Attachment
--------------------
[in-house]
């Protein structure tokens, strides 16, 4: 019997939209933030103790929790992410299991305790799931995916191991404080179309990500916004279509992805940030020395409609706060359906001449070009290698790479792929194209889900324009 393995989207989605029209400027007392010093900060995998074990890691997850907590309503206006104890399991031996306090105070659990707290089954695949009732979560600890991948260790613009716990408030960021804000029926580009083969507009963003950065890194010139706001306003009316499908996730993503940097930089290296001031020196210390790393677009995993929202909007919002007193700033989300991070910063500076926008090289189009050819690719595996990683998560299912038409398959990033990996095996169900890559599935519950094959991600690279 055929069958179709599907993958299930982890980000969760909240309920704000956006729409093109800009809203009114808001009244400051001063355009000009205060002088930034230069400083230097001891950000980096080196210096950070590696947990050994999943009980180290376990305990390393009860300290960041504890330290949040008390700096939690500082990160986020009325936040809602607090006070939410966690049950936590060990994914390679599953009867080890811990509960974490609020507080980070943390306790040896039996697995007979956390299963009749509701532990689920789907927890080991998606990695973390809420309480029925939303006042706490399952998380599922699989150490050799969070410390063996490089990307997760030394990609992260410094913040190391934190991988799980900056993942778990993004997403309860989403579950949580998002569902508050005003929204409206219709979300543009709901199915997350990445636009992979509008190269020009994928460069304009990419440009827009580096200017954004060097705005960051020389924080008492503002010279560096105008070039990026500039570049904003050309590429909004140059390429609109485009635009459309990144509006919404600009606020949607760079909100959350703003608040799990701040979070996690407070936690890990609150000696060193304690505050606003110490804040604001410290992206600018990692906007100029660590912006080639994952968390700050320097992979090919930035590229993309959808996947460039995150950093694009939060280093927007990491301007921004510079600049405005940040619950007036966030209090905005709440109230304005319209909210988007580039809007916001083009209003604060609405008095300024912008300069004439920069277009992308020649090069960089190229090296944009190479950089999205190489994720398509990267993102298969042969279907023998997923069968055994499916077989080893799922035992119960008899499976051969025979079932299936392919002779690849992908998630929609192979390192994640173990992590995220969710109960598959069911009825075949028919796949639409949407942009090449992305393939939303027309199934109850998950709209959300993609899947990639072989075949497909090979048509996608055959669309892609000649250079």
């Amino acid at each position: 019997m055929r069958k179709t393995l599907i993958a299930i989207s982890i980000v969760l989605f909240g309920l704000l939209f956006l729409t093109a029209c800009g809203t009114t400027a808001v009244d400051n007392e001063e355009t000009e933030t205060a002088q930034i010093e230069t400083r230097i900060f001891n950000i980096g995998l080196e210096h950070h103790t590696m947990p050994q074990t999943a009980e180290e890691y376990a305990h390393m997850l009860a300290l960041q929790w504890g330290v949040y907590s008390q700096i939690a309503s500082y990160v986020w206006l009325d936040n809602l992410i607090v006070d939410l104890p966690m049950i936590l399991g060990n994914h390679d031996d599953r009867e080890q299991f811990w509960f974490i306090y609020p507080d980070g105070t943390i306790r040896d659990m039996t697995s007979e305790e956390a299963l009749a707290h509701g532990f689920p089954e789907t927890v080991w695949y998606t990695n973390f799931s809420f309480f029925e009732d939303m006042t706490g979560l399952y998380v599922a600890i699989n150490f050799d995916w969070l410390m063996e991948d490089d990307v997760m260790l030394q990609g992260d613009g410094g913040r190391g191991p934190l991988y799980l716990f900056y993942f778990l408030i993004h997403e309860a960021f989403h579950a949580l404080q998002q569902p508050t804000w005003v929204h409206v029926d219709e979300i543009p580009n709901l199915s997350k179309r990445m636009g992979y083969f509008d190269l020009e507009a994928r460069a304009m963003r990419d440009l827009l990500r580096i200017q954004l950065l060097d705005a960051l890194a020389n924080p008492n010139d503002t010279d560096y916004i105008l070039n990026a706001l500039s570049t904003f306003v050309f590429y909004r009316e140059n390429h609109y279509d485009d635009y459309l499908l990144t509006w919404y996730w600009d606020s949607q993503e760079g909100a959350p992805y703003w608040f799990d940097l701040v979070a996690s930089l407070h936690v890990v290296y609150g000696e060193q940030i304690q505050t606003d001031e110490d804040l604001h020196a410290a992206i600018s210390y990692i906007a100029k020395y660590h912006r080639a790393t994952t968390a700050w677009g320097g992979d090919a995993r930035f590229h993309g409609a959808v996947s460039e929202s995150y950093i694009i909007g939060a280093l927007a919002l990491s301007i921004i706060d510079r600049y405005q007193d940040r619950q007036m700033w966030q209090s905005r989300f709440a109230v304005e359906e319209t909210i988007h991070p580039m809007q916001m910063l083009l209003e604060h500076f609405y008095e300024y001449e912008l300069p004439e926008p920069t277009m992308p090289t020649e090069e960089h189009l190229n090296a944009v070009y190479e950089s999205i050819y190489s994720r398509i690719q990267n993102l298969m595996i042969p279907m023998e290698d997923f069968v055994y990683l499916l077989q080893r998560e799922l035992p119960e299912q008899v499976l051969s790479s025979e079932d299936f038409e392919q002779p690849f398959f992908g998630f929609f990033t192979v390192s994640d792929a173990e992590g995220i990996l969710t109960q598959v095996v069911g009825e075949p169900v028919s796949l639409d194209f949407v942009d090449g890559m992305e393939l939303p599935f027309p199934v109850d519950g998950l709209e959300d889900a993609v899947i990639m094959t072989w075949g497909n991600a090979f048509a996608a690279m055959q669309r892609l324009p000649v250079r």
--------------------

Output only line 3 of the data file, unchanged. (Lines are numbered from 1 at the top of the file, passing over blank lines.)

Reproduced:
């Amino acid at each position: 019997m055929r069958k179709t393995l599907i993958a299930i989207s982890i980000v969760l989605f909240g309920l704000l939209f956006l729409t093109a029209c800009g809203t009114t400027a808001v009244d400051n007392e001063e355009t000009e933030t205060a002088q930034i010093e230069t400083r230097i900060f001891n950000i980096g995998l080196e210096h950070h103790t590696m947990p050994q074990t999943a009980e180290e890691y376990a305990h390393m997850l009860a300290l960041q929790w504890g330290v949040y907590s008390q700096i939690a309503s500082y990160v986020w206006l009325d936040n809602l992410i607090v006070d939410l104890p966690m049950i936590l399991g060990n994914h390679d031996d599953r009867e080890q299991f811990w509960f974490i306090y609020p507080d980070g105070t943390i306790r040896d659990m039996t697995s007979e305790e956390a299963l009749a707290h509701g532990f689920p089954e789907t927890v080991w695949y998606t990695n973390f799931s809420f309480f029925e009732d939303m006042t706490g979560l399952y998380v599922a600890i699989n150490f050799d995916w969070l410390m063996e991948d490089d990307v997760m260790l030394q990609g992260d613009g410094g913040r190391g191991p934190l991988y799980l716990f900056y993942f778990l408030i993004h997403e309860a960021f989403h579950a949580l404080q998002q569902p508050t804000w005003v929204h409206v029926d219709e979300i543009p580009n709901l199915s997350k179309r990445m636009g992979y083969f509008d190269l020009e507009a994928r460069a304009m963003r990419d440009l827009l990500r580096i200017q954004l950065l060097d705005a960051l890194a020389n924080p008492n010139d503002t010279d560096y916004i105008l070039n990026a706001l500039s570049t904003f306003v050309f590429y909004r009316e140059n390429h609109y279509d485009d635009y459309l499908l990144t509006w919404y996730w600009d606020s949607q993503e760079g909100a959350p992805y703003w608040f799990d940097l701040v979070a996690s930089l407070h936690v890990v290296y609150g000696e060193q940030i304690q505050t606003d001031e110490d804040l604001h020196a410290a992206i600018s210390y990692i906007a100029k020395y660590h912006r080639a790393t994952t968390a700050w677009g320097g992979d090919a995993r930035f590229h993309g409609a959808v996947s460039e929202s995150y950093i694009i909007g939060a280093l927007a919002l990491s301007i921004i706060d510079r600049y405005q007193d940040r619950q007036m700033w966030q209090s905005r989300f709440a109230v304005e359906e319209t909210i988007h991070p580039m809007q916001m910063l083009l209003e604060h500076f609405y008095e300024y001449e912008l300069p004439e926008p920069t277009m992308p090289t020649e090069e960089h189009l190229n090296a944009v070009y190479e950089s999205i050819y190489s994720r398509i690719q990267n993102l298969m595996i042969p279907m023998e290698d997923f069968v055994y990683l499916l077989q080893r998560e799922l035992p119960e299912q008899v499976l051969s790479s025979e079932d299936f038409e392919q002779p690849f398959f992908g998630f929609f990033t192979v390192s994640d792929a173990e992590g995220i990996l969710t109960q598959v095996v069911g009825e075949p169900v028919s796949l639409d194209f949407v942009d090449g890559m992305e393939l939303p599935f027309p199934v109850d519950g998950l709209e959300d889900a993609v899947i990639m094959t072989w075949g497909n991600a090979f048509a996608a690279m055959q669309r892609l324009p000649v250079r």